Daphne is probably my favorite Slytherin. *grins* Seriously, though, I think she was different from the Bulstrode/Pansy variety. We don’t hear much about her bullying or hexing people. She could have been a part of “Pansy’s gang of Slytherin girls,” but her silence speaks volumes to me. And I don’t believe that all the Slytherins came to fight alongside Voldemort. Zabini also seems far too cunning for that.
Astoria was the first person about whom I’d drawn a coherent image – Daphne came later as a foil. Yes, they have different values and beliefs, but they do love each other. : )
As for the ending, I so wanted to bring in Draco. I’d started writing this Draco/Astoria fic, where she actually hates him at first, and this one-shot came later. So, yes, I wanted to include the irony of Astoria being repulsive of her future husband.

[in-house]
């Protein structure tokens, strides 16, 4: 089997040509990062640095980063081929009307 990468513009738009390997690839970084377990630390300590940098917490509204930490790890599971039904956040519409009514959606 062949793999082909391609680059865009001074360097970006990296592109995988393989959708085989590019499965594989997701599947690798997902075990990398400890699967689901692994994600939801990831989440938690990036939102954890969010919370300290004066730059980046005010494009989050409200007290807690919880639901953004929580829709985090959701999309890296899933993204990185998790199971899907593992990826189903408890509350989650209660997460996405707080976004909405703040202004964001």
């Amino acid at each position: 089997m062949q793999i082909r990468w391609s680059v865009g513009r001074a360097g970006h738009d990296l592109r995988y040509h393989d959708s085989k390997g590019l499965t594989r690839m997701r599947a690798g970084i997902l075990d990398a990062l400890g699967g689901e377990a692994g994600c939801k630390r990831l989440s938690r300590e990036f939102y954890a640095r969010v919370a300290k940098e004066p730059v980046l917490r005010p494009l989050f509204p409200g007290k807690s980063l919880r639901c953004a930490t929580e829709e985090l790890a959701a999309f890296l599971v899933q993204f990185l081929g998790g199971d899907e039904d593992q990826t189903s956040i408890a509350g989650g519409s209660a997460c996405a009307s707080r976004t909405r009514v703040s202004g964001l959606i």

And thank you for pointing the part about the “junior” part. Briticism will be the death of me .Thanks for such a wonderful review. : D
Summary: In September 1991, Karis McLaggan receives a commission to paint the portrait of the powerful Tiberius Crouch. As the painting develops, so does their relationship.
But does Tiberius really understand Karis' intent?
This is Equinox Chick of Hufflepuff and this is my entry for the Lofty Learning Challenge: The Science of Portraiture.
NB - The purpose of this challenge was to write a monologue so the conversation is all from Karis' point of view.
Many thanks to Colores/Fresca for beta'ing this and making very helpful suggestions.